4. Cost - I forgot to mention that an outdoor furnace costs 4 or 5 times as much as an indoor wood heater

Overall we still feel the advantages outweigh the disadvantages and when this furnace wears out we will replace it. 



  1. Interesting, I didn't know something like this even existed...

    1. Madge - Thanks for stopping by! These furnaces aren't that common but are gaining popularity. The firebox is surrounded by a water jacket, so the heat produced for the house is hot water. Some advertisers claim extreme efficiency but most folks know better (no such thing as a free lunch!)

  2. It really saves much money on the firewood like you that have the own firewood, but I have to buy the wood for my log burning stove

  3. Corrinla,

    You are correct in that efficiency doesn't matter as much to me since I have an unlimited supply of firewood just for the cutting. But it does cost time and effort to cut the wood (just not $$)! Thanks for stopping by.

  4. I found this wonderful blog but I'm looking for the post of home heating repair Midlothian va. Thanks!

  5. Have you ever considered burning coal?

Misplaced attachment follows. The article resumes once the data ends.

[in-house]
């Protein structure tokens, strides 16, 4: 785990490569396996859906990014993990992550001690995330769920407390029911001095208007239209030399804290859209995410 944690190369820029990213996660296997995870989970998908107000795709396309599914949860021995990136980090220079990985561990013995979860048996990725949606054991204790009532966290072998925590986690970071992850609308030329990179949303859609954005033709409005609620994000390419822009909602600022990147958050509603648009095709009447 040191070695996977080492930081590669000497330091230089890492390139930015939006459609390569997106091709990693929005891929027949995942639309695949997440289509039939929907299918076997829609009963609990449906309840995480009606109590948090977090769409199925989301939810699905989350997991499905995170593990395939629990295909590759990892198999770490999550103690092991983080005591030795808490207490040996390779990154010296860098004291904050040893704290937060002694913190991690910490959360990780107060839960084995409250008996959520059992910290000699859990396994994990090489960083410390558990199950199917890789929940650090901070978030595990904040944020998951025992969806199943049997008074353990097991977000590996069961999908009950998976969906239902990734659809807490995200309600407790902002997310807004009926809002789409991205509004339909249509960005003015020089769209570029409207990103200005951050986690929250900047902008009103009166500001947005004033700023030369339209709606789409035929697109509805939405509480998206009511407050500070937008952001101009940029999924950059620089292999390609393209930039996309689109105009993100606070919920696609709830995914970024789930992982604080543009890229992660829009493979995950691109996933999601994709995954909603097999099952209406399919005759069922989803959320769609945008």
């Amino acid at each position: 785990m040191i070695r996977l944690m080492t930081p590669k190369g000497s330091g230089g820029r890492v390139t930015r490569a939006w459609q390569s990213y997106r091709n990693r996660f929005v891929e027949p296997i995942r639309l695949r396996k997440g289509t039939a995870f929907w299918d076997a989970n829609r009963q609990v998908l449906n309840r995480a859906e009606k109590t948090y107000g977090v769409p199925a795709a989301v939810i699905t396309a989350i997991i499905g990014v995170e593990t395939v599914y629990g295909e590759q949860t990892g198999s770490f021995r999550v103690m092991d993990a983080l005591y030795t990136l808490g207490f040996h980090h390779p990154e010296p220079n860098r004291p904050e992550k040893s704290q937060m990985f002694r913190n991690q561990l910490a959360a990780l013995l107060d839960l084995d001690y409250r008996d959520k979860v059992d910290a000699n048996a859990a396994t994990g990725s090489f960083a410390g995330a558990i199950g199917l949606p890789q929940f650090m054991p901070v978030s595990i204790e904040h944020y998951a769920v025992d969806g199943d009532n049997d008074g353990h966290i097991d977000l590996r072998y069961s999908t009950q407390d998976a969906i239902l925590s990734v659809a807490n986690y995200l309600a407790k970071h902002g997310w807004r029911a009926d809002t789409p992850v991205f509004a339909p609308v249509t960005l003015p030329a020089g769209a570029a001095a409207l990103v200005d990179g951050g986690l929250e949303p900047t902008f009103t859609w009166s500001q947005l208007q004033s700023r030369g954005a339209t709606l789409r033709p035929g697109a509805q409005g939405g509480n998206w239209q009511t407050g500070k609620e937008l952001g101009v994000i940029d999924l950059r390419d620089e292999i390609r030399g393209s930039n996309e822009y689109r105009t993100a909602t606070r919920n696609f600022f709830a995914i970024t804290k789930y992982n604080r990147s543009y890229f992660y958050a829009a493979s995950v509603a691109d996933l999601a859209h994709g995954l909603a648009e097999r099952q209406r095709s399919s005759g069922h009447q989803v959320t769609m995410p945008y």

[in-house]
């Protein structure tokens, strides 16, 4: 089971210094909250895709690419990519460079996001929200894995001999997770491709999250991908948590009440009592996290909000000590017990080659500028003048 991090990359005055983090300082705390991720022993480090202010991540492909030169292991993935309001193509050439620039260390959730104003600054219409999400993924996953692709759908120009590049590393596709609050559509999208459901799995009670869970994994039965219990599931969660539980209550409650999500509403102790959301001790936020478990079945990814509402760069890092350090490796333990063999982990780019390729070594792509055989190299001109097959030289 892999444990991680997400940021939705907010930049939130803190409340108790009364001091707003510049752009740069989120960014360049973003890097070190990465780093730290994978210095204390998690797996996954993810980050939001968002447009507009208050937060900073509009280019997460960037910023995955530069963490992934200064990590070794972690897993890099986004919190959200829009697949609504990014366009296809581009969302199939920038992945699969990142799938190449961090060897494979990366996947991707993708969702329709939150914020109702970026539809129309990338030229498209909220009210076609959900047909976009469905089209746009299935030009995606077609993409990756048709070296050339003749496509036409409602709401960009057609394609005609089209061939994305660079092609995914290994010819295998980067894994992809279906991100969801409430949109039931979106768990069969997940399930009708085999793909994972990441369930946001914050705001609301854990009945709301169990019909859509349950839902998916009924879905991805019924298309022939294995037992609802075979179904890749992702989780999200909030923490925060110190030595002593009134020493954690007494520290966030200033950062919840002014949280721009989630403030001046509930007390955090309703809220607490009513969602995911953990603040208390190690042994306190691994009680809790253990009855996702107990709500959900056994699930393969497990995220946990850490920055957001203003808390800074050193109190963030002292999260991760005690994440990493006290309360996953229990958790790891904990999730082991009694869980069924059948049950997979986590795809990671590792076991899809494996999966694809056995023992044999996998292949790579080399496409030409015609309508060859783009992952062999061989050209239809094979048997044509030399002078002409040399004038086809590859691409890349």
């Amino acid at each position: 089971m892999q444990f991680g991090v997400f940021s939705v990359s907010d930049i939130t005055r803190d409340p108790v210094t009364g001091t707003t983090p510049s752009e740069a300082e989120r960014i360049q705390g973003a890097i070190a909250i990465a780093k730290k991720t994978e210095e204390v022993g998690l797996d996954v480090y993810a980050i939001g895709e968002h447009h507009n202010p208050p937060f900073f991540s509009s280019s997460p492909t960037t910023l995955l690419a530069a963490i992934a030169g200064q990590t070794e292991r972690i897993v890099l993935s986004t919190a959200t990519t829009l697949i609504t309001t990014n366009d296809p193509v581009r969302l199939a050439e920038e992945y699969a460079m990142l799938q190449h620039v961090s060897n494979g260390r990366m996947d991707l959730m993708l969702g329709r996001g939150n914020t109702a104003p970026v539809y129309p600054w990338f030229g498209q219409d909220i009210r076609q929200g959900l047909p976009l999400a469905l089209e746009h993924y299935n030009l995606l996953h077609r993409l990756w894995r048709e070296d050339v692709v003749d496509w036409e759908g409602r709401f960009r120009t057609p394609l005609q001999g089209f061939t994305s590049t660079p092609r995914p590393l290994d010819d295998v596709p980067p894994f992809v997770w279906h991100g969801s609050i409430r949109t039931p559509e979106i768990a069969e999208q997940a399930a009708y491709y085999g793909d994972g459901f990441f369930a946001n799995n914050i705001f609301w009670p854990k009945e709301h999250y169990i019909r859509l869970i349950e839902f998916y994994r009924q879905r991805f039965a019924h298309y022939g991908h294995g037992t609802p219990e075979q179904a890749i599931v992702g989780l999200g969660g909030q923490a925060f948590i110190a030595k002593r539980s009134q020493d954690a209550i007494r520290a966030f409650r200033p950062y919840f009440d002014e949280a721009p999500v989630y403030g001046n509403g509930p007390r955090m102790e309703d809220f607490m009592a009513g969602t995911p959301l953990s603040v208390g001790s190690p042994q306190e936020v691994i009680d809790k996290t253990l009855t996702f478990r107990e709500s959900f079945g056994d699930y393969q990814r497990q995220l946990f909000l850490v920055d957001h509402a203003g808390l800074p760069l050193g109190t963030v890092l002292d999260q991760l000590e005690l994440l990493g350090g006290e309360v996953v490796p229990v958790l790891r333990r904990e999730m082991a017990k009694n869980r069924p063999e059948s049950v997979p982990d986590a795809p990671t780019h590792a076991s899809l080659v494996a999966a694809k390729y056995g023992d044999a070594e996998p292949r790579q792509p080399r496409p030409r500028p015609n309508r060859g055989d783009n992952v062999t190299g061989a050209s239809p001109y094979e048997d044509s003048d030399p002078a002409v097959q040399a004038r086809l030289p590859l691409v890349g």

1. Steve,
      Coal would be great if I could find it here in quantity. The local coal company went out of business. I do have 30+ acres of forest and that makes wood pretty much sustainable for me if I manage it properly. Of course when we get old enough - we may have to resort to things easier on our backs!

  6. Where do you buy your wood? I live in Rutherfordton, NC and having trouble finding a logger who can deliver. I also have a Heatmaster SS. Thanks, Lee

    1. Lee,
      Thanks for stopping by. We live above Rosman and usually get our wood from a cousin of mine in Jackson County. He does grade work and usually has a bunch. In the last few years it's been drying up because a lot less grade work is going on. That's why I got myself a 4x4 and started harvesting some from my own property.

      In "Ruffton" I'd check with grading contractors and tree services - those guys usually have some wood.